Although it didn't win, for the first time since 1991, a Swiss documentary was among the nominees for the coveted statuette at Sunday night's Oscars ceremony.This content was published on March 25, 2002 - 16:01
Christian Frei's movie, "War Photographer", was nominated in the prestigious Best Documentary category. His film is a portrait of American James Nachtwey's work in the world's conflict zones.
Nachtwey has spent more than 20 years travelling to the globe's hot spots to document the effects of war on local populations. His most famous recent contribution was his photography of the aftermath of the September 11 terrorist attacks against his hometown of New York.
"War Photographer" is Frei's fifth documentary. Although his movie was well received at the International Documentary Film Festival in Amsterdam last year and at the Solothurn Film Days this year, his nomination came as a surprise.
"I was totally amazed and very, very happy because it's the final goal to a journey," said Frei. "There's no better way to tell somebody they have done a good job. "
The last Swiss film to score an Oscar was Xavier Koller's "Journey of Hope", which received the statuette for best foreign language movie.
Frei's choice of subject came somewhat by accident. He didn't have a particular interest in war photography, and Nachtwey was a sudden discovery made during a trip to the United States.
"I was on my way to the Chicago film festival when I discovered Nachtwey's photos in a magazine," Frei told swissinfo. "I was amazed by these pictures and I was also very interested by the text describing a man who didn't fit the cliché of the loud, swaggering paramilitary man."
Nachtwey is often described as an anti-war photographer. According to Frei, when the American began his chosen profession in the early Eighties, he focused on the action in hotspots such as Northern Ireland, approaching the action with a long lens and using colour film.
Today says Frei, Nachtwey is much closer to his subject. "He's more and more interested in the consequences of war, in the incredible sadness of war, in the suffering, in how it shows on people's faces. He is focusing more on these aspects, because it tells us more about violence."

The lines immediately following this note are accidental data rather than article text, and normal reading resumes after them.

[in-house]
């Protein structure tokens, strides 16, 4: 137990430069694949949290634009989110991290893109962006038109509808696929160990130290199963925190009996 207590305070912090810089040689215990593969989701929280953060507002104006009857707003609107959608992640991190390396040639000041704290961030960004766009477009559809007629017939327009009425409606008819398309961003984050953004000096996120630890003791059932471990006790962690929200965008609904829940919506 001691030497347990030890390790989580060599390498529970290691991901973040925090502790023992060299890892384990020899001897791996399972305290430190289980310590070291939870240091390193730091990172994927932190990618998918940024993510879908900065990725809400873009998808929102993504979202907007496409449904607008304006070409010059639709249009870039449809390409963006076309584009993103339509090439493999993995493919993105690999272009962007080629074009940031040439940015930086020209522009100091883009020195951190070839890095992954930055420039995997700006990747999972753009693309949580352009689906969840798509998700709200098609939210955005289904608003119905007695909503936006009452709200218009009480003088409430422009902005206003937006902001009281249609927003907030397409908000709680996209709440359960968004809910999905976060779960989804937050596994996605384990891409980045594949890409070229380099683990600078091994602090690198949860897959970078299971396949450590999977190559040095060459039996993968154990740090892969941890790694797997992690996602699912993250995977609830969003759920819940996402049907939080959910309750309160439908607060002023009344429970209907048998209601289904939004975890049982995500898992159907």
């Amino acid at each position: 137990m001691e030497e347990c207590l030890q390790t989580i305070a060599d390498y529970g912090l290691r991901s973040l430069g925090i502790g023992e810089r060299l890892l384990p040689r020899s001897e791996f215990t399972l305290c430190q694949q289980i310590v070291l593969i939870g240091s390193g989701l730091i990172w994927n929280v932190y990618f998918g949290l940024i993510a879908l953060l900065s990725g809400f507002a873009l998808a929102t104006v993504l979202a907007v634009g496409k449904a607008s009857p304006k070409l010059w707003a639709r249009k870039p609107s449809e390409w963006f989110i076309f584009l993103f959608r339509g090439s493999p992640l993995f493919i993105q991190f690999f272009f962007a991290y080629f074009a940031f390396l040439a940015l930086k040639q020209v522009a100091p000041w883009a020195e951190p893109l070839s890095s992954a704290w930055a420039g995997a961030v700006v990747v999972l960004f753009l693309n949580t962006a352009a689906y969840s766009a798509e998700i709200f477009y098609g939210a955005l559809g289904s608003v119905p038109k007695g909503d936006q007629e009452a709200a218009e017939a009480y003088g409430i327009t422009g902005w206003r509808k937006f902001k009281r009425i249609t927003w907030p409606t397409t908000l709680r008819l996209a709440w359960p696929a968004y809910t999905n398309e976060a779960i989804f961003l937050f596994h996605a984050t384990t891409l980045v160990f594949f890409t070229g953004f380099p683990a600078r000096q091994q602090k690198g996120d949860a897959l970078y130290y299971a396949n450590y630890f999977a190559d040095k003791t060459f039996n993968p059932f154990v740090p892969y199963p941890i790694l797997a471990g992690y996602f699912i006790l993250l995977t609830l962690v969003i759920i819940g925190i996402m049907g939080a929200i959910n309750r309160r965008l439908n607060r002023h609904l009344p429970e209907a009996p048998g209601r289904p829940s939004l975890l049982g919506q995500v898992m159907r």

For the Swiss filmmaker, this is a chance to see what is behind the pictures of war seen every day in the media.
"I wanted to see how Nachtwey felt after taking his pictures for 25 years, how he reacts to war, violence, famine," Frei told swissinfo. "The main purpose of my film is to show Nachtwey's approach, his feelings and just how the world's best photojournalist works."
Nachtwey took some convincing before he accepted Frei's proposition to be the subject of his latest documentary. Because of the risks he takes to get his pictures, the photographer refuses to take any responsibility for anyone accompanying him.
Frei found a solution to Nachtwey's dilemma though, fixing miniature video cameras to the photographer's reflex. "Several people had already tried to produce a documentary about him and his career," said the Zurich filmmaker. "But none of them had proposed this solution, so he wasn't interested."
The mini-cams also had other advantages. A photographer like Nachtwey is looking for authenticity, and the presence of a film crew of three or more people would have detracted from the final result, according to Frei.
The cameras also add another dimension to the film. "As the spectator, you are sitting on the photographer's camera," Frei said. "You hear his every breath, you see exactly how he chooses his pictures, how he approaches people in war zones."